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Hidden History of London

London's Hidden History
Canning Town

Charles Dickens wrote in 1857 in 'Household Words' "there is one suburb on the border of the Essex marshes which is quite cut off from the Metropolitan Buildings Act, which banned obnoxious trades from London, it lies just without its boundaries, and therefore is chosen as a place for offensive trade establishments turned out of town - those of oil-boilers, gut-spinners, varnish-makers, printers' ink, soap and tallow makers! The STINK TRADES!"

But this is not fair to Canning Town as it also has an illustrious history. In 1855 the Victoria Docks opened and in 1860 HMS Warrior, the first British iron-clad battleship was launched. In 1882 James Kier Hardy, the pioneering Labour MP was elected and in 1929 the first Coloured Men's Institute was opened.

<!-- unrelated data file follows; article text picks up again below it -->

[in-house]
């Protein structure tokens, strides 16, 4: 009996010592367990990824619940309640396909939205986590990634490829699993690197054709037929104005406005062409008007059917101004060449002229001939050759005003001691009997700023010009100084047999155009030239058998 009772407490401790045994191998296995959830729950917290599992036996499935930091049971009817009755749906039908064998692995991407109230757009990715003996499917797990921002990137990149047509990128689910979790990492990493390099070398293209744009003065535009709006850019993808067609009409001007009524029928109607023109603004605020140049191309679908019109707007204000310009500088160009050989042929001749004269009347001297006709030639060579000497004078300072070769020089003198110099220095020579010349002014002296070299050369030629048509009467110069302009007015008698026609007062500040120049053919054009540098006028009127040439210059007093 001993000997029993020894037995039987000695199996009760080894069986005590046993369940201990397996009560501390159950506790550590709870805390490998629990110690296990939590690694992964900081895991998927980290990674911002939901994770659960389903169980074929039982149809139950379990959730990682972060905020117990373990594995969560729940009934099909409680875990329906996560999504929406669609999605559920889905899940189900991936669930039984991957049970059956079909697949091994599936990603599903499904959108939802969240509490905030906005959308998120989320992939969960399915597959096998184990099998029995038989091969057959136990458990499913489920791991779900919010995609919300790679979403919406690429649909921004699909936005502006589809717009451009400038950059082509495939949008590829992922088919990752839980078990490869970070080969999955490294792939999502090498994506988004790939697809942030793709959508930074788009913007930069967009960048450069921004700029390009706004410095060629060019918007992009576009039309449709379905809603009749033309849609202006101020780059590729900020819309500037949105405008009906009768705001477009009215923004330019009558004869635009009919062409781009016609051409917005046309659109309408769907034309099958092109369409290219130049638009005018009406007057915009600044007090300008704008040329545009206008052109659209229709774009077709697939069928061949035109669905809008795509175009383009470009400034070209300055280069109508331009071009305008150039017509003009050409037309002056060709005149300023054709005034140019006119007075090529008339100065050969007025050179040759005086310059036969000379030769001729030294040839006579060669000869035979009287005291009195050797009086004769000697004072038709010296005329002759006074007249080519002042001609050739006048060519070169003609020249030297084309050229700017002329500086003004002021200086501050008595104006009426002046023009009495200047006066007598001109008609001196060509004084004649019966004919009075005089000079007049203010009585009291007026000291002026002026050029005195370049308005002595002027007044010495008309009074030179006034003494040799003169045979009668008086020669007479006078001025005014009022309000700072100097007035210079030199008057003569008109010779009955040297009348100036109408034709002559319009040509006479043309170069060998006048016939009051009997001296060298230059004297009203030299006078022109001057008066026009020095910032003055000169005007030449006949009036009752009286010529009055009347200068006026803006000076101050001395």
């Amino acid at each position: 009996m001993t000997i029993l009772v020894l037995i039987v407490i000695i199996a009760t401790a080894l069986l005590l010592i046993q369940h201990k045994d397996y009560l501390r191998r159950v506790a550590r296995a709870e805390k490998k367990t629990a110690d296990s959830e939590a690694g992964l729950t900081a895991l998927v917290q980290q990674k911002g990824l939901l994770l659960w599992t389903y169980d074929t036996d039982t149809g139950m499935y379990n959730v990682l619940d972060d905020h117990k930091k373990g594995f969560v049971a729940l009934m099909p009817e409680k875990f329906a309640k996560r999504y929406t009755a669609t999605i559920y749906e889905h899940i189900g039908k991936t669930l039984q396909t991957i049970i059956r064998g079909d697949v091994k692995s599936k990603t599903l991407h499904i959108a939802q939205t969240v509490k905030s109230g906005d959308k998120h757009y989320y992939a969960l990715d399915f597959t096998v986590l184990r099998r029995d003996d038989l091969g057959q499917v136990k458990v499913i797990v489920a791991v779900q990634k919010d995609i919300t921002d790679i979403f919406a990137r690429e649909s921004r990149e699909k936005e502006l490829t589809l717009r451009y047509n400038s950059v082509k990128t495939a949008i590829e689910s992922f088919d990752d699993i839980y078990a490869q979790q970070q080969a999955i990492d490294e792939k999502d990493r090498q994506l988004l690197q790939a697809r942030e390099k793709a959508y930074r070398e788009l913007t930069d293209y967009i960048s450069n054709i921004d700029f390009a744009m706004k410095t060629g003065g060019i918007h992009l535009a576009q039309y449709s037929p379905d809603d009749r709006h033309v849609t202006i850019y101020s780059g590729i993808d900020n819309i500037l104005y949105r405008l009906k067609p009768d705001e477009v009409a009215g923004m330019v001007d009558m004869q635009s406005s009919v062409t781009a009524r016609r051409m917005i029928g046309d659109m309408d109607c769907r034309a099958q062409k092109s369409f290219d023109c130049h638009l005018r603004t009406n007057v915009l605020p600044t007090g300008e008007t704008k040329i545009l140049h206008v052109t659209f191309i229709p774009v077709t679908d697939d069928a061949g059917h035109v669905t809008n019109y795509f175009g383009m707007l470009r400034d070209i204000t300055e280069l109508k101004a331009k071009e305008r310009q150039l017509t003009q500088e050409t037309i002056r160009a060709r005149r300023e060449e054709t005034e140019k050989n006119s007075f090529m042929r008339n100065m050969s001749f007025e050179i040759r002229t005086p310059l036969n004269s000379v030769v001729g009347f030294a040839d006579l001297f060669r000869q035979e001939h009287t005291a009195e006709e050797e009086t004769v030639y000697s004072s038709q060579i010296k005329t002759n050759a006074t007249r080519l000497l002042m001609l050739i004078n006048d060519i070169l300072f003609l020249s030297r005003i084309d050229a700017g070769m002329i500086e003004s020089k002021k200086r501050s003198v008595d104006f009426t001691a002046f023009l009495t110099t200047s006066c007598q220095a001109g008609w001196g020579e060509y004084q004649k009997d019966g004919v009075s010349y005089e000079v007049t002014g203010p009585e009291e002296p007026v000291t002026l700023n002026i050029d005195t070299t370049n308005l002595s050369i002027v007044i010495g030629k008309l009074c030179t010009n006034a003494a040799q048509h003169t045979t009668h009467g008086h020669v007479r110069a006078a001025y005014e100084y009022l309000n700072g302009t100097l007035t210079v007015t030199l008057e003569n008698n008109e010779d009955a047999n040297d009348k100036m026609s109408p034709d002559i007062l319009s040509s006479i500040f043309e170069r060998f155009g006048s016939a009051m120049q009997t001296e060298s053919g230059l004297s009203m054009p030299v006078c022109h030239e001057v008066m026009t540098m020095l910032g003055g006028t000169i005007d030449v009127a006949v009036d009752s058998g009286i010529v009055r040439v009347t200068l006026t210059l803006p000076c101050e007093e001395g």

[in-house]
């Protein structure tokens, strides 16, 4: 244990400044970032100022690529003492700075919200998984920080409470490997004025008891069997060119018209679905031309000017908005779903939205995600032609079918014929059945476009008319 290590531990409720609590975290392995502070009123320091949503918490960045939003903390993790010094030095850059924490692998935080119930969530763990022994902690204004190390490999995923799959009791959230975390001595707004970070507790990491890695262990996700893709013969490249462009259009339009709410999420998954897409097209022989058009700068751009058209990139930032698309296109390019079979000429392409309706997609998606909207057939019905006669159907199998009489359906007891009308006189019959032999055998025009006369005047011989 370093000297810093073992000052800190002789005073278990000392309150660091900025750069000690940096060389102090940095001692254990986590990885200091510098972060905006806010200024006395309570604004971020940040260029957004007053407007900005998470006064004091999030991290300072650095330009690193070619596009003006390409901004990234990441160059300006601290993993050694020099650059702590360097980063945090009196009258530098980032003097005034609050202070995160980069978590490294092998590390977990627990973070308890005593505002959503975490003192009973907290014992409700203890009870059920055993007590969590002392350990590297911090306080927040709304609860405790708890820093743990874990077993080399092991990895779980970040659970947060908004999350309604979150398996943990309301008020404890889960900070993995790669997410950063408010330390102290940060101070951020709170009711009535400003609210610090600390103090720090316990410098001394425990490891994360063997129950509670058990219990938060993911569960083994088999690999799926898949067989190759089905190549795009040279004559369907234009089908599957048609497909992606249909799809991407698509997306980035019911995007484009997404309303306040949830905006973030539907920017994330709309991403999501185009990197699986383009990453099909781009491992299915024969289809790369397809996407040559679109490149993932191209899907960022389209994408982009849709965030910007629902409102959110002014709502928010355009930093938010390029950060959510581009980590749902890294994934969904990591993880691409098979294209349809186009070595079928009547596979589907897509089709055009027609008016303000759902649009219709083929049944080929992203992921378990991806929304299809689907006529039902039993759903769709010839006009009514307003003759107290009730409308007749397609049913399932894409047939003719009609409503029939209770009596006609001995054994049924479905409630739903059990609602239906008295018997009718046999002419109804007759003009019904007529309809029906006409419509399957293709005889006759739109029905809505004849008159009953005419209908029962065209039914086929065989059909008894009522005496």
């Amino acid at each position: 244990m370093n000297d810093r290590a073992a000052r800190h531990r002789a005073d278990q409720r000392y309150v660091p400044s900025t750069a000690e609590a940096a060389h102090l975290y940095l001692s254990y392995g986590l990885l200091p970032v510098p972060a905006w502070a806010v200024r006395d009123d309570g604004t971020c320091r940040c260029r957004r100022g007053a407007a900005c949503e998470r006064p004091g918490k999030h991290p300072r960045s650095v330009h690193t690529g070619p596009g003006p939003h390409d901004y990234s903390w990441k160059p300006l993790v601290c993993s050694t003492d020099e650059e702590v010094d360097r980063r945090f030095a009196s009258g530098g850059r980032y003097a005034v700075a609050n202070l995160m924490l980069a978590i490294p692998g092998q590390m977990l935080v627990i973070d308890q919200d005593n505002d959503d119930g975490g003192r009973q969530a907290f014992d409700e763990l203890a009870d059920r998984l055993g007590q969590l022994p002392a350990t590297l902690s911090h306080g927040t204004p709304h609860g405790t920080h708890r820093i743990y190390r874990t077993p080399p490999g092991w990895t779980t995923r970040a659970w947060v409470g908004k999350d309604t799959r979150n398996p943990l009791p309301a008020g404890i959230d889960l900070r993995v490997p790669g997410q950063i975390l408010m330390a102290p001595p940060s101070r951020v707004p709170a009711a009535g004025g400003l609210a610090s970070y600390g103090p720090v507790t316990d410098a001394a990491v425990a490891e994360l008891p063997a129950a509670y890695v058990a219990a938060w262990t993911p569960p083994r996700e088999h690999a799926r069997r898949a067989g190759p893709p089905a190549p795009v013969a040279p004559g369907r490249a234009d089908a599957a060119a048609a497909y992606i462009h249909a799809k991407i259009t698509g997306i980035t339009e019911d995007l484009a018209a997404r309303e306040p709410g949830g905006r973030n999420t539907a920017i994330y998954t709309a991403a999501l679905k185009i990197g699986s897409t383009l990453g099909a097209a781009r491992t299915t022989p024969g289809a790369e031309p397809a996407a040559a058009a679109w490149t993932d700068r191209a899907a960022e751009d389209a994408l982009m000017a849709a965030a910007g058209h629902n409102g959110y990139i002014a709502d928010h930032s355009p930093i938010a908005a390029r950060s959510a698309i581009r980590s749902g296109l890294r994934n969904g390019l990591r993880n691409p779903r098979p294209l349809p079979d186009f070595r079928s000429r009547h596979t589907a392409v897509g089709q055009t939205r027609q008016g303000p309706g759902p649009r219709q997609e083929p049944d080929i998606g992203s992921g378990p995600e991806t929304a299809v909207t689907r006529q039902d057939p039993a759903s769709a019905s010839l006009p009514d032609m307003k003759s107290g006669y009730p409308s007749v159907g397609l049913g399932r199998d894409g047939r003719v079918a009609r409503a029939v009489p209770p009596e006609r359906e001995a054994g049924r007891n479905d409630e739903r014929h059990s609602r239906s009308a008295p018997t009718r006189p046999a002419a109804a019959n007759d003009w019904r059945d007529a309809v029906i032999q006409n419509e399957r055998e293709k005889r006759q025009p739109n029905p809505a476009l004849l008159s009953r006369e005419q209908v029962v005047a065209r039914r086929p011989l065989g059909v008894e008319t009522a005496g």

Alfred Dickens, Charles' brother was the author of a report Sewage, Drainage and Supply of Water and the Sanitary Condition of the Inhabitants of West Ham. A little light bedtime reading for you!

Seriously he made the West Ham Board of Health realise the terrible conditions in which the locals were living.

Now how about this, if Charlie Chaplin was to meet Mahatma Ghandi where would it be? Canning Town of course in 1931!


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